CHARISMA joint research activity

One of  the programs within the CHARISMA project is the Joint Research activities which are based on three pillars with the common goal to improve the performance of the project’s infrastructures, developing innovative instrumentations and methodologies tailored to the user’s needs.

To these aims, three defined projects are planned as Work packages:

1. Portal exploiting cultural heritage knowledge to enhance the use of archives of the European cultural heritage institutions and to unlock their immensely valuable collections.

2. New portable instrumentation and methodologies for in-situ diagnostics and conservation are developed , setting-up new instrumentation and methodologies for the study of artwork materials, at the surface and in depth as well as developing new advanced laser cleaning techniques, exploiting high security methods that guarantee the artwork, being based on local control of the intervention.

3. Innovative methods & instrumentation for laboratory research regarding organic material investigations on the surface of an object or on microsamples.

Task leader of this third pillar is theInstituut Collectie Nederland’ Research Department / Conservation Department. Program Leader is Dr. Maarten van Bommel.

The Tasks

The work planned within this pillar is first to develop innovative methodologies for laboratory research, for non-invasive or micro-invasive studies of organic materials. Second is to develop a database of analyses and properties of , a new relevant resource suitable for a better development of conservation/restoration practices, in ancient and in contemporary art. And last develop innovative instrumentation for an IR spectroscopic in-depth approach to the study of painting layers.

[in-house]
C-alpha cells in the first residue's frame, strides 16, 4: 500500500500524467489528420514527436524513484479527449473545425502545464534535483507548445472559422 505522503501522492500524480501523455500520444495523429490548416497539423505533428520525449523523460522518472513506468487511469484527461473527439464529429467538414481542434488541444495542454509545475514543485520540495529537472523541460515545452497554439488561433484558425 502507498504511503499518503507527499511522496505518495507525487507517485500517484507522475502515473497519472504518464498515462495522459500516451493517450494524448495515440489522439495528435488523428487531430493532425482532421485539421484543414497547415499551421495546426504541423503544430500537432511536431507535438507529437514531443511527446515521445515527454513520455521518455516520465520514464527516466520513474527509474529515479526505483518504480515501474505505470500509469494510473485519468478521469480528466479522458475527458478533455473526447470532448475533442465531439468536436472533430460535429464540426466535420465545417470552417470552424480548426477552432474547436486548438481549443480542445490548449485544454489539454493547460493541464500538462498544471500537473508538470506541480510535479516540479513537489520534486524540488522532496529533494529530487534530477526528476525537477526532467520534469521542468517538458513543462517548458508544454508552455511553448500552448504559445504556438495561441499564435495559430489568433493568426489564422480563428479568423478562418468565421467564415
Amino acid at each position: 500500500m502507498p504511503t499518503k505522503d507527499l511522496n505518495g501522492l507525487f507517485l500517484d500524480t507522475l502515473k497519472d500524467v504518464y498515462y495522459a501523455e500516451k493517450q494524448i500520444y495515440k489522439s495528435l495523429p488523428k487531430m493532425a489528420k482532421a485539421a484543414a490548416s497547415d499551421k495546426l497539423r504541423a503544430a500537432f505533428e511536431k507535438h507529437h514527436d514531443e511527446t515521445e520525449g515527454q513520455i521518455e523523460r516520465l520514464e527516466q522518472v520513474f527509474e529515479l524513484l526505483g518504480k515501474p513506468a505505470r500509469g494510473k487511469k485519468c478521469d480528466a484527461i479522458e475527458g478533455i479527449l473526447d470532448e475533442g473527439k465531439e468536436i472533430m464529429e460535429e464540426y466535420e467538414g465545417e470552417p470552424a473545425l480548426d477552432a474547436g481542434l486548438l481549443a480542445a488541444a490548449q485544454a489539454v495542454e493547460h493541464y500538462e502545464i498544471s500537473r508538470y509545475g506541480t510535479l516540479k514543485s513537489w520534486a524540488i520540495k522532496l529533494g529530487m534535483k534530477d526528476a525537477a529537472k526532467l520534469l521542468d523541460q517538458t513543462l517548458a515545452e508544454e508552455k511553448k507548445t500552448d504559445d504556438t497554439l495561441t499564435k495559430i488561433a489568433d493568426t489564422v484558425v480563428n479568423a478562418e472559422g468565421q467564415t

Task Assigned

One of the tasks that I was assigned to was the collection of dyer plants of botanical origin. A small selection of based on two that have been widely used in Europe since ancient times, one red – madder – and one yellow – weld. We are thus looking at two groups of plants, growing wild or long cultivated in Europe. Each group contains plants with a rather similar dyestuff profile, so perhaps confusing for the analyst; the madder group also contains species that are closely related. It is well known that the dye content of the plants may be affected by environmental factors so we are collecting specimens from as wide an area across Europe as possible. All partners involved in this task will contact their regional asking them plant samples and/or collaboration. My focus will lie in the botanical gardens in the Netherlands and some university gardens in Spain and Portugal.

Knowledge and Users

Finally, the task innovative methods and instrumentation for laboratory research is concerned also with organic colouring matters in works of art and objects of cultural heritage. These materials often suffer changes in colour or other forms of deterioration over time. One result of this is that our perception of the object itself may be affected; more prosaically, the colouring matters are sometimes hard to identify. Thus a better knowledge of these materials will help to improve our understanding of these art works and also assist considerably in their conservation. This knowledge is aimed not only to be used by art conservators, curators, textile keepers and curators but also scientists, botanists and historians.

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